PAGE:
Bees on a plane: Delta Air Lines was delayed after a huge swarm of bees got stuck in the wing of the plane

A Delta Airlines flight was delayed by several hours on Wednesday after a swarm of bees gathered on the wing of the plane, prompting the airline to delay the flight as it tried to coax the insects into flying.

The flight was initially scheduled to leave Houston at 12:25 p.m. ET today for Atlanta, but was delayed until about 4:30 p.m. due to the bee swarm, according to flight data.

“Bee or not, Delta Flight 1682 from Houston Bush to Atlanta was delayed this afternoon after a friendly group of bees wanted to speak with our wingman, no doubt about sharing the latest news of flight conditions at the airport,” a Delta spokesperson told CBS News.

A passenger on the flight tweeted about the event, from the initial spotting of bees and a hit with the event, including the idea of ​​calling a beekeeper to remove the insects.

“My flight departing from Houston was delayed because bees have gathered on the tip of one of the wings,” wrote journalist and writer Anjali Engiti on Twitter, who also posted a photo of the wing full of bees. “They won’t let us get on the plane until they remove the bees. But how on earth is this going to happen? Won’t they leave the wing when we take off?”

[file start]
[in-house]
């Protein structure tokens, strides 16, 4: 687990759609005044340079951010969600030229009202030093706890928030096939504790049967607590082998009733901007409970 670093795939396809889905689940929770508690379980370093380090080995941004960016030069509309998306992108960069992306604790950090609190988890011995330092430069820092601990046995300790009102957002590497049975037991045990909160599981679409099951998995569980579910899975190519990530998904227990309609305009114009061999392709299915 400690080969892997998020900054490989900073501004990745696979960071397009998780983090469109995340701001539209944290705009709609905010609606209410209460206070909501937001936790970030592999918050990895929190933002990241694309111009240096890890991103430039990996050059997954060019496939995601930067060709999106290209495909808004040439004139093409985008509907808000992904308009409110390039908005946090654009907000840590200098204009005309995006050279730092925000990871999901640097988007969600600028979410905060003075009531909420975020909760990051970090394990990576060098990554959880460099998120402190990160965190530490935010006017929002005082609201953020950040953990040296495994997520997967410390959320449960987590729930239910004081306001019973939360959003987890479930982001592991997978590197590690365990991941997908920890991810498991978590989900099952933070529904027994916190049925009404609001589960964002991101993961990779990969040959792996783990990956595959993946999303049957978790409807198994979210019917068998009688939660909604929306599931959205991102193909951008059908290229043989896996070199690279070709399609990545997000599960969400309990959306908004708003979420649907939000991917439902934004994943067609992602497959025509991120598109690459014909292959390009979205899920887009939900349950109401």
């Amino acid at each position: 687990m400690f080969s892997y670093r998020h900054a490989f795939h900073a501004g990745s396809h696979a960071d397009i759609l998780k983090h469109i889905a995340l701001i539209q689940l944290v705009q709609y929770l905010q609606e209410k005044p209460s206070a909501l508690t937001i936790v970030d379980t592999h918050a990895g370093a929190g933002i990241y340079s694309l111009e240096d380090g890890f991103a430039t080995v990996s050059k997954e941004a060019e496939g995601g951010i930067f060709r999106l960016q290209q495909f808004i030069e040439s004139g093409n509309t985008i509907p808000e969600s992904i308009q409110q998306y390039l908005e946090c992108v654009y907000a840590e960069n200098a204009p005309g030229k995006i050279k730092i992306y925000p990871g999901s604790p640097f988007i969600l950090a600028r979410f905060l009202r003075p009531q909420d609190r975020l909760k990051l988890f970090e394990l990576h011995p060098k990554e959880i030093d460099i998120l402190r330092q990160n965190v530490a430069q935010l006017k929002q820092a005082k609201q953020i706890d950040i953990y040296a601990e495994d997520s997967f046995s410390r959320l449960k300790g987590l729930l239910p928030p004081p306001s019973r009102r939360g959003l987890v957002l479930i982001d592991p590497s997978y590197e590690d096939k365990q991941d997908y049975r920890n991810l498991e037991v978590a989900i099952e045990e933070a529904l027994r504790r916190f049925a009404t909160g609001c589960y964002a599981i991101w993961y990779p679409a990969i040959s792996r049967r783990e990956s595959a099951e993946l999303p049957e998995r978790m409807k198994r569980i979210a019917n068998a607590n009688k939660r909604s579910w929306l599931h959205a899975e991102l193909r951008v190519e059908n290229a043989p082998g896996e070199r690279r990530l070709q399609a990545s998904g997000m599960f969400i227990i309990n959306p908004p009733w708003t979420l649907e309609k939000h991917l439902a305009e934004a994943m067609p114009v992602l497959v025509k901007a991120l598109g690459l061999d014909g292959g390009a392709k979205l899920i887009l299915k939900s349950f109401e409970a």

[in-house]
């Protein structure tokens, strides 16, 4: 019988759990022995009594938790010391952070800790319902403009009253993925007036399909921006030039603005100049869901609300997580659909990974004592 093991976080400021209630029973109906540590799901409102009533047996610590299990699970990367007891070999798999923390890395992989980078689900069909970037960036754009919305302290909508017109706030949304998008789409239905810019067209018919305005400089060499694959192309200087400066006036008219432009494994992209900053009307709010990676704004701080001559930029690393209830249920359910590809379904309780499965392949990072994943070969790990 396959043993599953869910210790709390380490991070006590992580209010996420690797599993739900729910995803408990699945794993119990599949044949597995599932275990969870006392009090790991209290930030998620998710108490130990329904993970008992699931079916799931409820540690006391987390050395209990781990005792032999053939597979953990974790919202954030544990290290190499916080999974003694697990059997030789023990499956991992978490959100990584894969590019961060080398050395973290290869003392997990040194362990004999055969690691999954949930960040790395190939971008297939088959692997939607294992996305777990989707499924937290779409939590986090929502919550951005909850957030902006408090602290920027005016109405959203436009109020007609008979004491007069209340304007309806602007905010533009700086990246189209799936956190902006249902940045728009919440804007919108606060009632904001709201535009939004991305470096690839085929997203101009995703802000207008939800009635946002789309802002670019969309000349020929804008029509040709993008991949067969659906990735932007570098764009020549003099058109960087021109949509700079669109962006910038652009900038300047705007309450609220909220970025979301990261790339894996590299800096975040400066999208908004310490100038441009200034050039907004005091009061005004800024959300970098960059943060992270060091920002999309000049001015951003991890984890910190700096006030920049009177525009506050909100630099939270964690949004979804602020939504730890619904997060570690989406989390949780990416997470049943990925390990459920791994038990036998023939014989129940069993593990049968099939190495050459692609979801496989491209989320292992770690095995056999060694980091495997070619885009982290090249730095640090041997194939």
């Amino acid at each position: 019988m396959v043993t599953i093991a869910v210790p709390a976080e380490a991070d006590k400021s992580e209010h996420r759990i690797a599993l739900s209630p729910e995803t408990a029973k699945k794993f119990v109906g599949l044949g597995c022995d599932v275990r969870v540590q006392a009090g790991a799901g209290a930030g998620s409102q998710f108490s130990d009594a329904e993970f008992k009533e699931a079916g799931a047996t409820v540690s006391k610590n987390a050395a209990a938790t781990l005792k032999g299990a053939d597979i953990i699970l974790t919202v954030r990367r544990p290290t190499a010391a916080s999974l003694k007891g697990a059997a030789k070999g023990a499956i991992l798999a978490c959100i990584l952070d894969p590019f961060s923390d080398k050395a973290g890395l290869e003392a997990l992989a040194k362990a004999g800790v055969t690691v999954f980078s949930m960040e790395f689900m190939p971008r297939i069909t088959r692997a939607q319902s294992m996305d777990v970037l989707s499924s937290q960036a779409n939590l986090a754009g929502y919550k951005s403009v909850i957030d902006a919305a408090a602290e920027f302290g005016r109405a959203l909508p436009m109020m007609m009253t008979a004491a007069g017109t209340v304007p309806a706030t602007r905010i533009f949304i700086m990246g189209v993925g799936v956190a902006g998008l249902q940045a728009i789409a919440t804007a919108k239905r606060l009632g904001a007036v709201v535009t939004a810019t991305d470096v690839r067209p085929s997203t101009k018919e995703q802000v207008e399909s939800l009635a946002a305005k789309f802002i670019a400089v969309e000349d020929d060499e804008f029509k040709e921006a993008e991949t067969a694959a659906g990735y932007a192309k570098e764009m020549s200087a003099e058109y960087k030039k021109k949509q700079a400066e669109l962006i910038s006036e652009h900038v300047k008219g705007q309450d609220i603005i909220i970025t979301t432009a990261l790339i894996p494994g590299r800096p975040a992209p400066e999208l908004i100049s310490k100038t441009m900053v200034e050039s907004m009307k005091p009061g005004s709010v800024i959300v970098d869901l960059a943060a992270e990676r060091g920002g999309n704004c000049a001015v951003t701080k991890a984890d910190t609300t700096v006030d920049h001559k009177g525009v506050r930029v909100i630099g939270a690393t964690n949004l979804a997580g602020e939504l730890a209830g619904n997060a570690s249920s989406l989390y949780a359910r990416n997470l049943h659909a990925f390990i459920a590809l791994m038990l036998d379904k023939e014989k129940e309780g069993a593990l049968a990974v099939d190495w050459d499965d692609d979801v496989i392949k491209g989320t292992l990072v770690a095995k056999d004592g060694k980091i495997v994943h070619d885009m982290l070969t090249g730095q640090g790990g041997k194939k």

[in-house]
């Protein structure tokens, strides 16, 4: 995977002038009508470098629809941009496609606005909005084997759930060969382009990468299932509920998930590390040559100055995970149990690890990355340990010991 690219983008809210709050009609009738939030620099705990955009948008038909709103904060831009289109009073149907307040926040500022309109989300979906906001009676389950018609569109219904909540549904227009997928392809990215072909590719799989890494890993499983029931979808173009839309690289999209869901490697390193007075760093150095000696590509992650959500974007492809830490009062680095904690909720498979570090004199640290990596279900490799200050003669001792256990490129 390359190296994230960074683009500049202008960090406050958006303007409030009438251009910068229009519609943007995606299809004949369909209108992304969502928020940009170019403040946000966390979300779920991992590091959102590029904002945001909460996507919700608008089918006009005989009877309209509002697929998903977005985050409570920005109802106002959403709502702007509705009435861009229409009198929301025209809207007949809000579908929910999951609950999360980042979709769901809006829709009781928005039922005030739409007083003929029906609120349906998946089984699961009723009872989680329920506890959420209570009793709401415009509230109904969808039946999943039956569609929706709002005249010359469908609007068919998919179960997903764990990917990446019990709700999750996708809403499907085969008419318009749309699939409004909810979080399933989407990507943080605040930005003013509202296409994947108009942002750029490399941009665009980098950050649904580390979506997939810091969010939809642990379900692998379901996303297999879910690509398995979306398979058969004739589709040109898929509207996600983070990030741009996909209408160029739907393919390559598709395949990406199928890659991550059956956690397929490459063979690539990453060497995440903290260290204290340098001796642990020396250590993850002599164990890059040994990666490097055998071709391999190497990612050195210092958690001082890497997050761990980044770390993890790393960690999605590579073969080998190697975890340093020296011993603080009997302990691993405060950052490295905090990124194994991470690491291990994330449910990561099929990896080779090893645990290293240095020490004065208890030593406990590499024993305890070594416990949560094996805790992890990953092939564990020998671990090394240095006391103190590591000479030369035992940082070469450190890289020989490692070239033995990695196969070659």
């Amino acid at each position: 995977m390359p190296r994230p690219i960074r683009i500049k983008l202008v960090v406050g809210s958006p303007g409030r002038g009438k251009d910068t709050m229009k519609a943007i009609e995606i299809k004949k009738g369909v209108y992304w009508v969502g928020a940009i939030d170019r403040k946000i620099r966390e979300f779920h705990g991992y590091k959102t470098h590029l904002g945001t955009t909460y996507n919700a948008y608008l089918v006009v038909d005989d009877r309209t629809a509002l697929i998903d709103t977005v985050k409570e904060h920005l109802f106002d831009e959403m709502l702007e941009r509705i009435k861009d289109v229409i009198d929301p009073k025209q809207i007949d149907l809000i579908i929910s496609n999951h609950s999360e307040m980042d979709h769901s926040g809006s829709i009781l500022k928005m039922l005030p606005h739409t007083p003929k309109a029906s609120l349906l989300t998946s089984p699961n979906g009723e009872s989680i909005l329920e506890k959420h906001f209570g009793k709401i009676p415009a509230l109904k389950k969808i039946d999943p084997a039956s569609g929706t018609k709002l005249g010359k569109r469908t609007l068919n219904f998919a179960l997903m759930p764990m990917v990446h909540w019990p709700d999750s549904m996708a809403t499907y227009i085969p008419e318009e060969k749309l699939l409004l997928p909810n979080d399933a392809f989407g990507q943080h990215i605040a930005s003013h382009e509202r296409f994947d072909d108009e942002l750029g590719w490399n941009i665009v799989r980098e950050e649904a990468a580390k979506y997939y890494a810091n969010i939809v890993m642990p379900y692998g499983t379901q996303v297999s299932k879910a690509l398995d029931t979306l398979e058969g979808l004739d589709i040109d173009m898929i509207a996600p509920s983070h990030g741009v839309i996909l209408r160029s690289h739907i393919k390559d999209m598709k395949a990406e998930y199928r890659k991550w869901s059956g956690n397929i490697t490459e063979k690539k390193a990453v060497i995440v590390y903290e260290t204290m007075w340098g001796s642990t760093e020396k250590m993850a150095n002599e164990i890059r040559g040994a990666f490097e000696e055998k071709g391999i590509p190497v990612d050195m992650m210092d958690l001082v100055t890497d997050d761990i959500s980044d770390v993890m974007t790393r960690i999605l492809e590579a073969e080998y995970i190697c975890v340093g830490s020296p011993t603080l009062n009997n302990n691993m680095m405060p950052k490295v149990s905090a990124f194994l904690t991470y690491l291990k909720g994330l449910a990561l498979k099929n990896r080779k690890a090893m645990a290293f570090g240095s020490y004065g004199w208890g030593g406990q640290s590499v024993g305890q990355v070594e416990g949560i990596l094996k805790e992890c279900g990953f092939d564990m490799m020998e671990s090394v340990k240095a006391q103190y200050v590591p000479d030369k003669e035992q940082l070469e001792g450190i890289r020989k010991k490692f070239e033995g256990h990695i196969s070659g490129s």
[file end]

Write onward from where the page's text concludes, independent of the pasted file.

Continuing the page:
However, the beekeepers were never contacted because they were not allowed to touch the plane, while pest control was not allowed to spray the plane, Engetti wrote, citing a situation update by the pilot.

“It will be one of the highlights of my life to see a beekeeper remove the wing of a plane. It will be hard to let go of this. The disappointment is real.”

At another point, she indicated that the airline had tried to blow exhaust on the squadron. “The bees were not impressed,” she wrote.


Engetti noted that some of the other passengers seemed angry at the bees’ delay. “Hope you hear people on the phone here trying to explain why our flight is delayed,” she wrote on Twitter.

Eventually, the bees shook as the plane darted back out of the gate, without any passengers on board, according to a spokesperson.

“As soon as our plane’s engine started, the bees let go!!! All Delta had to do was turn on the plane,” Engetti wrote.

A few jokers have added comments to the Engity thread.

“I’m looking forward to Samuel L Jackson adapting this whole story,” one commenter wrote, referring to 2006’s “Snakes on a Plane.”

Another joked, “Delta should offer the bees $350 to make the next flight.”

These swarms are rare but have happened before, such as on the side of an American Airlines plane out of Miami in 2017; and on the flight deck window of an Air India plane in 2019.

See also  USPS Trucks: Activists sue to prevent purchase of gas-guzzling vehicles

Leave a Reply

Your email address will not be published. Required fields are marked *